Another group of items the nurse will be looking for is any form of medications or drugs you may be bringing into the ward with you. They want to make sure you are not bringing in any drug unbeknownst to the nursing staff into the facility, which is a pharmaceutically controlled environment. Do not bring any prescription or over-the-counter medications with you to the psyche ward. They will be confiscated and you will not be able to ingest them until you are discharged from the hospital’s care. The confiscated medications will be returned to you upon discharge from the hospital unit. The only medicinal substances allowed on the ward are those prescribed by the hospital’s physicians and administered by the nursing staff. Now, don’t be alarmed, it is not that they will deny you these medications and withhold them from you while you are in hospital. They will provide these medications for you, if you are in need of them and they are prescribed by the hospital physician, from their own in-hospital pharmacy. They just want to ensure that you do not overdose, misjudge dosage, or ingest any drug that may conflict with the pharmaceutical treatment they may be administering to you in hospital.

 Examples of Medications:

– Cough Syrup

– Pain Medications- Prescription or Over-The-Counter, Tylenol, Aspirin, Advil, Motrin, 222’s, Tylenol 3’s, etc.

– Cold & Flu Capsules, Cold & Flu Drinks

– Allergy Medications, Decongestants

– Prescription Medications- All Categories: Anti-Depressants, Anti-psychotics, etc.

 Belts and Ties:

 Another type of item they look for is anything that can be used as a tie, like a belt. Usually a patient has to earn the privilege of being able to have a belt or tie. They have to prove that they are no longer a danger to themselves nor are they susceptible to any suicidal urges. When a patient first enters the ward the nurses typically don’t allow that person to wear clothing with a belt or a tie of any sort. Anything that fastens with a drawstring or a belt, the tie is usually confiscated. The first time I stayed on a psyche ward I took a housecoat with a belt to tie it shut. Well, they took the belt and I had to walk around with the thing hanging open all the time. The next time I was hospitalized I was smart, I took a housecoat that buttoned up instead. Scarves are sometimes held in lock-up as well. I have even heard in extreme cases shoelaces have been withheld. I believe the extent of extremes the nurses go to as to what they take away from the patient in question is based solely on his/her mental state/emotional safety. These items will be returned upon discharge or at the time of an off ward pass if the patient requests.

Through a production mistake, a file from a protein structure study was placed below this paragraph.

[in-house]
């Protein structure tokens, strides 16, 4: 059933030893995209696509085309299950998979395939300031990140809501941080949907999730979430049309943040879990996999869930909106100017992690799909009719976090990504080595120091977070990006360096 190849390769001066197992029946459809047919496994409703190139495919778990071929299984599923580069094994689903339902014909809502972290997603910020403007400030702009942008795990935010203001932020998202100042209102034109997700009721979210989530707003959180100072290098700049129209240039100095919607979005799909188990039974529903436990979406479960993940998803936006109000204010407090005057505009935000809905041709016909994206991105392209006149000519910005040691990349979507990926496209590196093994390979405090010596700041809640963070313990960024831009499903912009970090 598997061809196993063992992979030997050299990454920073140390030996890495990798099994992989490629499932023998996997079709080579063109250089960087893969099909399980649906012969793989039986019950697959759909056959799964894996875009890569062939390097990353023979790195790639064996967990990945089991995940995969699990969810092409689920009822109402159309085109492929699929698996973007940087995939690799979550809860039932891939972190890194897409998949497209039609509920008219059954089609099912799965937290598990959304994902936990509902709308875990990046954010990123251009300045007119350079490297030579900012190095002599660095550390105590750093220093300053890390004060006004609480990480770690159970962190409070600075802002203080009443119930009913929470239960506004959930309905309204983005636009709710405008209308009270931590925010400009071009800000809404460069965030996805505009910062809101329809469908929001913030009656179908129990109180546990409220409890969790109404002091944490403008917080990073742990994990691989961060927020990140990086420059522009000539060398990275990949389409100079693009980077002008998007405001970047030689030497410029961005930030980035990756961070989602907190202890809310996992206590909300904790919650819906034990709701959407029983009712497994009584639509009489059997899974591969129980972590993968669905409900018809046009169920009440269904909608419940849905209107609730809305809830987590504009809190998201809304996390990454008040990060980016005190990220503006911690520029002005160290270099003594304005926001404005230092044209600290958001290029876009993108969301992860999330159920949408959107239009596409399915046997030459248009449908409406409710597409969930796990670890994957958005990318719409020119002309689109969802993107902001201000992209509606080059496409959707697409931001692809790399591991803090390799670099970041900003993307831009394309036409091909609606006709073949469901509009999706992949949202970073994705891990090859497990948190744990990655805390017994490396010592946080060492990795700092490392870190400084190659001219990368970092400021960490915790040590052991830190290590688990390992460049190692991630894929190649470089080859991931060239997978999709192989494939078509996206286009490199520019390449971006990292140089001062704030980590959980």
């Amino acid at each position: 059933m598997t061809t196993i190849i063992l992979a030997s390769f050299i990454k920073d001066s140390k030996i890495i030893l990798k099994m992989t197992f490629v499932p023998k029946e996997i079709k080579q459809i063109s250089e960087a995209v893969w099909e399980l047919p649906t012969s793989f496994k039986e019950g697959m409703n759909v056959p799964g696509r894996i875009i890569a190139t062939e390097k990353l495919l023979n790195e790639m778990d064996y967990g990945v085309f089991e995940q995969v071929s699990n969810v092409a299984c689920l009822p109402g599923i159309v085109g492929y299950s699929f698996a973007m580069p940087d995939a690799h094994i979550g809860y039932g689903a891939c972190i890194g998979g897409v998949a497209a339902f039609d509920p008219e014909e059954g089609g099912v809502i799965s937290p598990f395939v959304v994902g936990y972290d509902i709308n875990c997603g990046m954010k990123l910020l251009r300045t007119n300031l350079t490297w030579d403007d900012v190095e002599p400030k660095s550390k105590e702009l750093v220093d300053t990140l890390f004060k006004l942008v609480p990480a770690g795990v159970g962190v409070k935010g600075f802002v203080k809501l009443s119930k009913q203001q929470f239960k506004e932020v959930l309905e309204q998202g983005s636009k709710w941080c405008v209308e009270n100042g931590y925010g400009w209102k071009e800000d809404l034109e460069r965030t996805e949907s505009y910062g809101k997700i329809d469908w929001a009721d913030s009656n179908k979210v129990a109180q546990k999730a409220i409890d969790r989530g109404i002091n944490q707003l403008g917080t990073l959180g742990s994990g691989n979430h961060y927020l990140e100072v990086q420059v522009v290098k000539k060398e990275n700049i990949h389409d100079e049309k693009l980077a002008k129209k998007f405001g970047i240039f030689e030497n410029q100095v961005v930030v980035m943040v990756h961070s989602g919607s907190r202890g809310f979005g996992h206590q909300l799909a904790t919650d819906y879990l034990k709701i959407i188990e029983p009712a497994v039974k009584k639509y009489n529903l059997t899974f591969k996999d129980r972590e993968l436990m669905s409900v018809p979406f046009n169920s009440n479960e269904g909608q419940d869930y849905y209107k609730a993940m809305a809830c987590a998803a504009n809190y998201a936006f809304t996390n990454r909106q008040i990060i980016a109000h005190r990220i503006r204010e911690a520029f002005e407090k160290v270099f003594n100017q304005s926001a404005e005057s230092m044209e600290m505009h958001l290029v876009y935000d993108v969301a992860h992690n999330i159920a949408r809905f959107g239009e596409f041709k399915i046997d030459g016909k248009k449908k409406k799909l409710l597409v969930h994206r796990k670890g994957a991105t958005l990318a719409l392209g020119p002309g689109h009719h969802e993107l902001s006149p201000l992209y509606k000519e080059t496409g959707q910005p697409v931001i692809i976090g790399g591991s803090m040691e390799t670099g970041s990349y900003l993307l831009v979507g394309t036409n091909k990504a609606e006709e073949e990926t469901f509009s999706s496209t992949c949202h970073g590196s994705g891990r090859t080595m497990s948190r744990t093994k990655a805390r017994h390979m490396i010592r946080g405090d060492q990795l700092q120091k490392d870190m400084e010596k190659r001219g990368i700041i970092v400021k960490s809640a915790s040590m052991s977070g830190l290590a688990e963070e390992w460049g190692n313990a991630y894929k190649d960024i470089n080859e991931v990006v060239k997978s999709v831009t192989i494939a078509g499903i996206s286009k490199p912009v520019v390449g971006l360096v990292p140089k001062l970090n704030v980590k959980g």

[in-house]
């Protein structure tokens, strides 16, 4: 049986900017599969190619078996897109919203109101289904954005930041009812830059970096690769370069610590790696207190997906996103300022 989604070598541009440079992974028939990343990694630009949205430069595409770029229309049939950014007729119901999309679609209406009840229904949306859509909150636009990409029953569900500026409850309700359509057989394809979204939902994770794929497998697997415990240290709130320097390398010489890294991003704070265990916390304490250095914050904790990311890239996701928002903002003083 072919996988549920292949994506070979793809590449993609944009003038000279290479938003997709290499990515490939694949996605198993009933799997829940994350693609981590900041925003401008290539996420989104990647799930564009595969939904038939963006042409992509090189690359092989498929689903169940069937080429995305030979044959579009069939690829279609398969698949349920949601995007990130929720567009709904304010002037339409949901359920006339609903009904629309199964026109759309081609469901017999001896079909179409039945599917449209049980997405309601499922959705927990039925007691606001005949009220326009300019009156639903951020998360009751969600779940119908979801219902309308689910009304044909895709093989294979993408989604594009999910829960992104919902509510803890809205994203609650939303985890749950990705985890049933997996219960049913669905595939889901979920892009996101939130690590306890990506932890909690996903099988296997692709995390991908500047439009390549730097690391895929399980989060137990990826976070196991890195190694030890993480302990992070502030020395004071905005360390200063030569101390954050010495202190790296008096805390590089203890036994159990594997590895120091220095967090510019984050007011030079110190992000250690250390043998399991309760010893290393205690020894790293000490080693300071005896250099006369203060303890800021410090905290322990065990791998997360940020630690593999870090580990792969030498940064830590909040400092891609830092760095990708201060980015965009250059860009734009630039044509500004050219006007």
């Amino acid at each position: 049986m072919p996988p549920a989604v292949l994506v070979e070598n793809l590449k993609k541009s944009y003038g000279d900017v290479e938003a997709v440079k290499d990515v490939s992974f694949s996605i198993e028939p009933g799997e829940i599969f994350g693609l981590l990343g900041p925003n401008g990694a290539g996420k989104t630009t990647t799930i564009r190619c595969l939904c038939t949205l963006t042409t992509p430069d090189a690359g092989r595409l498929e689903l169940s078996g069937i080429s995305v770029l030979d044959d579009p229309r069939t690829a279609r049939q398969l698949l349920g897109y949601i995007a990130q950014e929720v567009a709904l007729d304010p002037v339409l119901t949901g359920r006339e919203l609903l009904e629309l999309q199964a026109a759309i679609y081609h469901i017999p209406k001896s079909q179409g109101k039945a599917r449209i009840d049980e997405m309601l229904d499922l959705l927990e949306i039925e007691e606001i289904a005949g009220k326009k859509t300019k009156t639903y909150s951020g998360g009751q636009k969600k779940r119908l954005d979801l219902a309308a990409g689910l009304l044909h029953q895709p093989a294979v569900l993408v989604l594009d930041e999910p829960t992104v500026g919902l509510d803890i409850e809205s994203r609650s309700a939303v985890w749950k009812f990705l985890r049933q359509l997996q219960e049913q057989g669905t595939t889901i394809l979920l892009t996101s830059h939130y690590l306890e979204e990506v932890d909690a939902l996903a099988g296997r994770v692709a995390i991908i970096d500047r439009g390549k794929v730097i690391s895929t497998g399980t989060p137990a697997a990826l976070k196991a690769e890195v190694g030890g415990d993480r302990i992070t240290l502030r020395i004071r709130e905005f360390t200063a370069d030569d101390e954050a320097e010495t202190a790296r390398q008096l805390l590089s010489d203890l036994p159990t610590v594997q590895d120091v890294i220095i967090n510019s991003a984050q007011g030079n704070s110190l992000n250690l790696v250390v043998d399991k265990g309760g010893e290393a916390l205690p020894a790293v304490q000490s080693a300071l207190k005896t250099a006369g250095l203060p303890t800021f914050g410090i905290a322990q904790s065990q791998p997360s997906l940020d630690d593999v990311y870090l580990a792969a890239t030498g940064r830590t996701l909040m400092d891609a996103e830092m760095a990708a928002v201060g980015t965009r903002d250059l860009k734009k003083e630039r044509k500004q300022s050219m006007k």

Some Examples of Belts or Ties:

– Belts

– Drawstrings

– Housecoat Belts/Ties

– Long Purse Handles (Especially Detachable Ones)

– Pantyhose

– Shoelaces

– Scarves

 Questionable Items:

Here is a list of examples of other items that may be confiscated during the initial inspection of your belongings:

– Guitar (It’s use will be controlled because the strings pose a threat and other patients may complain if the instrument is played too loudly or too frequently. It will be placed in lock-up and relinquished to owner upon request.)

– Portable Stereo with Cord ( Noise issues and cord threat)

– Clock Radio with Cord (Noise issues. An alarm is inappropriate on a psyche ward, every patient has different needs, and every one shares a room, to wake up someone at 8:00 am with your alarm, who has just, underwent shock treatment that morning at 6:30 am, and is inexcusable. Besides, what pressing engagement do you have to go to on a psyche ward at 8:00 am in the morning? The nurses usually wake you when breakfast arrives and makes sure you are up and around for your first group session. The cord is a threat.)

– Hair Dryer (Cord threat)

– Curling Iron (Burn and cord threat)

– Electric Razor (Cord threat)

– Hot Rollers for Hair (Cord threat)

– Knitting Needles (Some people do bring their own crafting items on to the ward with them to use to pass the time.)